Tom and Nancy Atwell’s “vegetable” garden last June. The Atwells’ method of “disorganized” gardening is a cousin to “chaos gardening.” Photo by Tom Atwell

While wandering around the internet looking for entertainment and inspiration on a cold and dreary day, I came across the concept of chaos gardening. I immediately wondered if I was already doing it.

It turns out I’m not, but I’m getting close. Perhaps our gardens are just disorganized. Actually, that lack of organization applies only to about 25 percent of our property that we call the vegetable garden. (Another 25 percent is woods; 20 percent is driveway, walkways and patio; 5 percent is the actual house; and the remainder is fairly organized landscaping.)

Chaos gardening is a way to use up any old seeds you’ve got lying around (they get less viable each year). The method liberates you from traditional gardening rules. In chaos gardening, seeds of all sorts grow together willy-nilly, which has several benefits. For one, pests find it easier to target plants when single types are grouped together. Also, plants often help each other, for example, think of the traditional “three sisters” plantings of corn, squash and beans.

One thing you should not be chaotic about in a chaos garden is the soil. It must be good with a lot of nutrients. Readers of this column know that I often remind people to get a soil test. It can done after the ground thaws, and here’s where to go to do it: University of Maine Soil Testing Service. The website notes that all the rain last year washed nitrogen out of the soil, so a soil test would be a good idea for everybody, to see how much nitrogen and other nutrients you need to add this coming gardening season. Chaos garden soil should be rich in organic matter, fairly neutral on the pH scale, and have a lot of nutrients supplied by your choice of fertilizer.

In addition, the soil should be fairly loose so the seeds you are going to plant settle in well. Traditionally, that would mean tilling, but not with a rototiller – which breaks down soil integrity. Using a broad fork, spading fork or just a hoe is friendlier to the soil. Alternatively, spread a 1-inch layer of good compost on top of the soil.

You do have some time to organize your garden chaos – forgive the contradiction in terms – because you won’t be planting the seeds until all danger of frost is past. That’s Memorial Day weekend in most of Maine, at least historically. It’s anyone’s guess now that climate change is unsettling our weather patterns.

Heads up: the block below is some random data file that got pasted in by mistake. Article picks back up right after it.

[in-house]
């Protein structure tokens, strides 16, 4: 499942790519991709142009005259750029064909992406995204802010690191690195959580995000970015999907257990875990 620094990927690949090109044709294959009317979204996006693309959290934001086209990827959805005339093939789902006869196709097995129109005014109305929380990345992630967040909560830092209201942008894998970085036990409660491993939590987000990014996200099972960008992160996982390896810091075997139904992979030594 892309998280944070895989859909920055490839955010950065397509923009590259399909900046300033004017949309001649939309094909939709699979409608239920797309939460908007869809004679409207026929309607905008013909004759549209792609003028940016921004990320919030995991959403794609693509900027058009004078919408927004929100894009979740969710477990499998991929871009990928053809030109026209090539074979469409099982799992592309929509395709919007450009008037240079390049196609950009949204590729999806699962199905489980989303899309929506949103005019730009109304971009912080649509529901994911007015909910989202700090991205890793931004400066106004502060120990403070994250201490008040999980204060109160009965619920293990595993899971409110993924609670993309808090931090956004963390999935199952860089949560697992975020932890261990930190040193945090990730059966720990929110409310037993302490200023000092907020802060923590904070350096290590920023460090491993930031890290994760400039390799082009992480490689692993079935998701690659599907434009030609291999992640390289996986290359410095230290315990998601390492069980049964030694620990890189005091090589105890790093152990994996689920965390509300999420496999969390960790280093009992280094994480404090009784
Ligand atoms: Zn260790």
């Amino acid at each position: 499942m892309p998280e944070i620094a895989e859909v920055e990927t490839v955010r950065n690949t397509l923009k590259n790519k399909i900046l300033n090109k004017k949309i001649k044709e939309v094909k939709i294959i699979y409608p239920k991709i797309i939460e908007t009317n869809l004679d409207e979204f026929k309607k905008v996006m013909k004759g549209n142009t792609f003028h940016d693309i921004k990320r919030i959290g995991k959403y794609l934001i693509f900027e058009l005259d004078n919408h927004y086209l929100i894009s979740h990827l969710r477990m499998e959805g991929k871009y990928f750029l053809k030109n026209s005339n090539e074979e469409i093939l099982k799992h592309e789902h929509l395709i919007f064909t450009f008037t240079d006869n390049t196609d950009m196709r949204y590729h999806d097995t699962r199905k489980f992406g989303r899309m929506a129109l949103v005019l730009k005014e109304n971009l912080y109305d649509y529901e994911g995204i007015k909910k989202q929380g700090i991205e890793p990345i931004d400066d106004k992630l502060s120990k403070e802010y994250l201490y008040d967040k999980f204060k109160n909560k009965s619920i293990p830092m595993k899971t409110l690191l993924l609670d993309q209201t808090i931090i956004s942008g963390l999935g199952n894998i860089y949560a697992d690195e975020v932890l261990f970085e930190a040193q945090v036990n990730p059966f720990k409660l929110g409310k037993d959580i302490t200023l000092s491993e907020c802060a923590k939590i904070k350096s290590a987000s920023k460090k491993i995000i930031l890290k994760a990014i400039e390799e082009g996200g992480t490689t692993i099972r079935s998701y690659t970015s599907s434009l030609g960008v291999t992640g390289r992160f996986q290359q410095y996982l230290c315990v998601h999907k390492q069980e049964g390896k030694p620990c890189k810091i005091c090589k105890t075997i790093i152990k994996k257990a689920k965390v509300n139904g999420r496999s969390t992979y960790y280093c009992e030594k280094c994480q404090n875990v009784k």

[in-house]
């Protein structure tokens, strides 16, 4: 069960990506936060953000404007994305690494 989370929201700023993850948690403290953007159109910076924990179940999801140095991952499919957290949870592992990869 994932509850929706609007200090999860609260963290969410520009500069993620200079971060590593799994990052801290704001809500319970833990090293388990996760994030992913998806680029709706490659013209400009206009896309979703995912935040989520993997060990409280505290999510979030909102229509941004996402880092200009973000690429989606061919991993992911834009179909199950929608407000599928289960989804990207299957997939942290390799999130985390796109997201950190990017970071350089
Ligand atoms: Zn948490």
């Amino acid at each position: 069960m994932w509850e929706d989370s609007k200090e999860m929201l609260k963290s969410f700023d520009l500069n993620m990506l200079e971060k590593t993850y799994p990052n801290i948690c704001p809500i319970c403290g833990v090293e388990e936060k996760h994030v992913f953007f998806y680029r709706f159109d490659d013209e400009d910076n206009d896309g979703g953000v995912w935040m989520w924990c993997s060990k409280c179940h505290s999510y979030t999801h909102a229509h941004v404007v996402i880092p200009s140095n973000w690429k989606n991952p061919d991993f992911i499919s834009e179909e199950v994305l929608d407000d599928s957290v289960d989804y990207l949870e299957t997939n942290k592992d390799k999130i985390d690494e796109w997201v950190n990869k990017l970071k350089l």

To begin, take all of your leftover seeds – both for vegetables and flowers – and mix them together in a bowl. Most gardeners have leftover seeds, but if you don’t, go to your local seed store and pick a variety of flower and vegetable seeds that you like. Some people recommend putting large seeds (such as squash, beans and sunflowers) into one batch and small seeds (such as carrots, lettuce and poppies) in another and planting the two groups in separate parts of the garden. I wonder if that would be called organized chaos? I found a website that offers a premixed set of chaos gardening seeds, but I think that defeats the concept.

Once the soil is prepared, soak the seeds in their bowl for a couple of days in a dark space so they begin to sprout before you plant them. This helps because you won’t be covering the seeds with soil as you would in a traditional garden. Once they’ve sprouted, spread the seeds over the area you’ve designated as your chaos garden. At that point, you can ignore the chaos garden until late June, when you wander through it to see if any vegetables or flowers are ready to harvest, trying not to step on anything.

The vegetable garden my wife Nancy and I grow is more disorganized than chaotic. Among our perennial crops – asparagus, strawberries and raspberries – we let the asparagus self-seed, giving us new plants in new areas, and we allow the raspberries and strawberries to spread their roots as they will. We plant peas in rows so they can climb fences; carrots, beets, lettuce, beans and flowering annuals in patches; and seedlings, such as tomatoes and peppers as well as the dahlias and gladioli, wherever we find space.

We leave the seeds from the flowers on the ground, allowing the poppies, sunflowers, rudbeckia and any other flowers in our vegetable garden to sprout the following summer wherever they like.  

In our vegetable garden, vegetables and flowers are in bloom from mid-May all the way up until the first freeze. It may not qualify as chaos, but I love its disorganized and wonderfully full look.

Tom Atwell is a freelance writer gardening in Cape Elizabeth. He can be contacted at:

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